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It started with marks on a large sheet of paper in a Belfast drawing office. These diagrams were taken into a shipyard. Metal was cut, holes drilled, rivets forced through and hammered, bolts and nuts put into place and tightened, paintwork completed, and all the rest of what goes together to build an ocean liner. The ship rolled down the slipway and into the water according to the best engineering standards of the day, and floated.

Some time later, most of the Atlantic Ocean crossed, the ship hit an iceberg. Four watertight compartments were ruptured. Water flooded in. But the fifth bulkhead did not go all the way up to the top of the hull, so water began to spill over into the next compartment. The ship was doomed.

On the ship were a number of Postmodernists, Idealists, and others, who believed in the primacy of the text over reality. They refused to accept the inevitability of the sinking. Some were artists, and sat down to draw pictures of the ship, with the fifth bulkhead all the way up to the top. Some of the Postmodernists had portable lap top computers, and sat down in the first class cocktail lounge, while the rest of the passengers panicked and ran for the lifeboats. The theorists hastily re-typed the specifications. Another Scottish theorist rewrote the laws of physics, with particular reference to Archimedes Principle.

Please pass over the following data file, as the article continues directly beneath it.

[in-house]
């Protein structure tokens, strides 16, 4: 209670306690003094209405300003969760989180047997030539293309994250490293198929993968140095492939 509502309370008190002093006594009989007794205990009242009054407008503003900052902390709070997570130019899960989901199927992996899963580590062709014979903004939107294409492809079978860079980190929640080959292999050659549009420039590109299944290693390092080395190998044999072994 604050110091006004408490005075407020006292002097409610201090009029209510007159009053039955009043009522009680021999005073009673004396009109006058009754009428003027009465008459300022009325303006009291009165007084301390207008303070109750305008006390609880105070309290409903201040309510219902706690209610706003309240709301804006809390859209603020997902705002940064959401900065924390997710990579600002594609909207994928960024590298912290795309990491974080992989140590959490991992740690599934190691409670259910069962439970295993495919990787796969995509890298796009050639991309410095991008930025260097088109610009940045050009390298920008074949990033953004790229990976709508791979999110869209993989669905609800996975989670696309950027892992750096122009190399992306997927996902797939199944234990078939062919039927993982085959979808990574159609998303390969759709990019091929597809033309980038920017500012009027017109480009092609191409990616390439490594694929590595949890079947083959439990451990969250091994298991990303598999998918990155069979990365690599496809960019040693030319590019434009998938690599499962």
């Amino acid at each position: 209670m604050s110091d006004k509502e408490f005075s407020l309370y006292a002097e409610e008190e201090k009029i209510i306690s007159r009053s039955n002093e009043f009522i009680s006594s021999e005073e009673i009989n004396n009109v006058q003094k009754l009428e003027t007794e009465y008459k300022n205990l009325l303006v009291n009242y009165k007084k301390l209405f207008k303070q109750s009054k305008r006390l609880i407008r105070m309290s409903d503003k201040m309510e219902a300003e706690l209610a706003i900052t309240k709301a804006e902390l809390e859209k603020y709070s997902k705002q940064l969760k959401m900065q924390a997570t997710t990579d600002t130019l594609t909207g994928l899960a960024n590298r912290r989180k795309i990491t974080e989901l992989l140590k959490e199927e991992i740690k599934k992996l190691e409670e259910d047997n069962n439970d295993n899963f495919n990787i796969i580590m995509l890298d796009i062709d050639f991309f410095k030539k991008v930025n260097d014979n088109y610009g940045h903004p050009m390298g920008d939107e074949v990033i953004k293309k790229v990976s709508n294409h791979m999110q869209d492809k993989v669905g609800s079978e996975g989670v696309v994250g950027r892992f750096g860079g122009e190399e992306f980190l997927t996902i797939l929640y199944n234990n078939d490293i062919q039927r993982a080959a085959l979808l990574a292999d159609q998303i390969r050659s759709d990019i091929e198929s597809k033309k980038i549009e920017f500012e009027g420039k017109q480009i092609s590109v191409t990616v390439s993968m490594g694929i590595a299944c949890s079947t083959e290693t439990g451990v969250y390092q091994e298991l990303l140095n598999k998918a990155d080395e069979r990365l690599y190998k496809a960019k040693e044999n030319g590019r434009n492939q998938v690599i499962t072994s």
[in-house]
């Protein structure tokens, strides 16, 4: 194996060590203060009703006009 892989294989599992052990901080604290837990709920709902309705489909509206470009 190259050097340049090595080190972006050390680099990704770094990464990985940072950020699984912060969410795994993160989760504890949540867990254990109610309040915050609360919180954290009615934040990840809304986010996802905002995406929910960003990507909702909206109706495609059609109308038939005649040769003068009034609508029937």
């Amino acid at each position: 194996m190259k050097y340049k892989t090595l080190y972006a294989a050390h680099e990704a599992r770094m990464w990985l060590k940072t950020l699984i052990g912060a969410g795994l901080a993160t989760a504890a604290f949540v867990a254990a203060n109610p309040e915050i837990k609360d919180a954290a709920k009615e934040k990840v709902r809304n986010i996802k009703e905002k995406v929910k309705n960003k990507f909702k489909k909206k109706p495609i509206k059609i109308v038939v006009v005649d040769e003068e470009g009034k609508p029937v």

Because reality conforms to the written word and painted representation, the ship was saved....

--Text of a pamphlet circulated in late 1998, early 1999

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